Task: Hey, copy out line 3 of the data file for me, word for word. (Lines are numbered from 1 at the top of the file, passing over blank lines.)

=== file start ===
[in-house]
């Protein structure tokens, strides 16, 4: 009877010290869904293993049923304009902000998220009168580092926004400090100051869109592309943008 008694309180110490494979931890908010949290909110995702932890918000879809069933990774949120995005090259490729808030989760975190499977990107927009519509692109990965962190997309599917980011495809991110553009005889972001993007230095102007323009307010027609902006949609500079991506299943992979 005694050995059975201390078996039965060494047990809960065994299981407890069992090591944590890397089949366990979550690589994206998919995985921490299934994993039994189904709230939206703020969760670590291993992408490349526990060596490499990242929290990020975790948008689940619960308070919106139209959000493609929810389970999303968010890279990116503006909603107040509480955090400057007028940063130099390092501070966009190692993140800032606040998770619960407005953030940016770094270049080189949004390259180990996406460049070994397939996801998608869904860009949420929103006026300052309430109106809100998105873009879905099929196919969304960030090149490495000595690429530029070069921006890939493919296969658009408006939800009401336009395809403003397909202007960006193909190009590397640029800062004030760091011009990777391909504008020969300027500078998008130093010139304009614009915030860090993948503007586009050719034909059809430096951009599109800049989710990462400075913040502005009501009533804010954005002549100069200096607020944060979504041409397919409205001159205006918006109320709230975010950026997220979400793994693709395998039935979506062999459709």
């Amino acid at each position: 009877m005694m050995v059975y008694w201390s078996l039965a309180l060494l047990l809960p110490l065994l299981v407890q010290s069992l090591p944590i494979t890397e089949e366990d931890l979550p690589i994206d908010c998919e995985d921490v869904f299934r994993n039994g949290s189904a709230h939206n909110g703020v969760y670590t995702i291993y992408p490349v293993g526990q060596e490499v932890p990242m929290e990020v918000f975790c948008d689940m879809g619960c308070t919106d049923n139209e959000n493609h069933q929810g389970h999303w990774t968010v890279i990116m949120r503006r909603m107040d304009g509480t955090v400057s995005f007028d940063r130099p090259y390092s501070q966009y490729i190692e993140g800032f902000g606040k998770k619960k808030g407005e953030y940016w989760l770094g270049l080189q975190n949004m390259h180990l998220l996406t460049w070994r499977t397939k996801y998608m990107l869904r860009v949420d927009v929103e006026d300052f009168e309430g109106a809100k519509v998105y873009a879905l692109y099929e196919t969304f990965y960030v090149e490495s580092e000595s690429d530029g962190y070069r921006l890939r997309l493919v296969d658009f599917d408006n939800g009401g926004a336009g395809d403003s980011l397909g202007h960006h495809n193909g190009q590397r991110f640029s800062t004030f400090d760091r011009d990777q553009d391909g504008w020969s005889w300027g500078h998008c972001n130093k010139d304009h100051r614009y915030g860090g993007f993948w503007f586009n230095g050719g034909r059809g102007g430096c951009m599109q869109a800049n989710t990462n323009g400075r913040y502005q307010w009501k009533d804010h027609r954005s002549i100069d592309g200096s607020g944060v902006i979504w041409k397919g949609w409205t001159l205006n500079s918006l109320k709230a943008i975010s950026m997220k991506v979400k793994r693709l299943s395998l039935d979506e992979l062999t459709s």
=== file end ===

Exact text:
């Amino acid at each position: 009877m005694m050995v059975y008694w201390s078996l039965a309180l060494l047990l809960p110490l065994l299981v407890q010290s069992l090591p944590i494979t890397e089949e366990d931890l979550p690589i994206d908010c998919e995985d921490v869904f299934r994993n039994g949290s189904a709230h939206n909110g703020v969760y670590t995702i291993y992408p490349v293993g526990q060596e490499v932890p990242m929290e990020v918000f975790c948008d689940m879809g619960c308070t919106d049923n139209e959000n493609h069933q929810g389970h999303w990774t968010v890279i990116m949120r503006r909603m107040d304009g509480t955090v400057s995005f007028d940063r130099p090259y390092s501070q966009y490729i190692e993140g800032f902000g606040k998770k619960k808030g407005e953030y940016w989760l770094g270049l080189q975190n949004m390259h180990l998220l996406t460049w070994r499977t397939k996801y998608m990107l869904r860009v949420d927009v929103e006026d300052f009168e309430g109106a809100k519509v998105y873009a879905l692109y099929e196919t969304f990965y960030v090149e490495s580092e000595s690429d530029g962190y070069r921006l890939r997309l493919v296969d658009f599917d408006n939800g009401g926004a336009g395809d403003s980011l397909g202007h960006h495809n193909g190009q590397r991110f640029s800062t004030f400090d760091r011009d990777q553009d391909g504008w020969s005889w300027g500078h998008c972001n130093k010139d304009h100051r614009y915030g860090g993007f993948w503007f586009n230095g050719g034909r059809g102007g430096c951009m599109q869109a800049n989710t990462n323009g400075r913040y502005q307010w009501k009533d804010h027609r954005s002549i100069d592309g200096s607020g944060v902006i979504w041409k397919g949609w409205t001159l205006n500079s918006l109320k709230a943008i975010s950026m997220k991506v979400k793994r693709l299943s395998l039935d979506e992979l062999t459709s």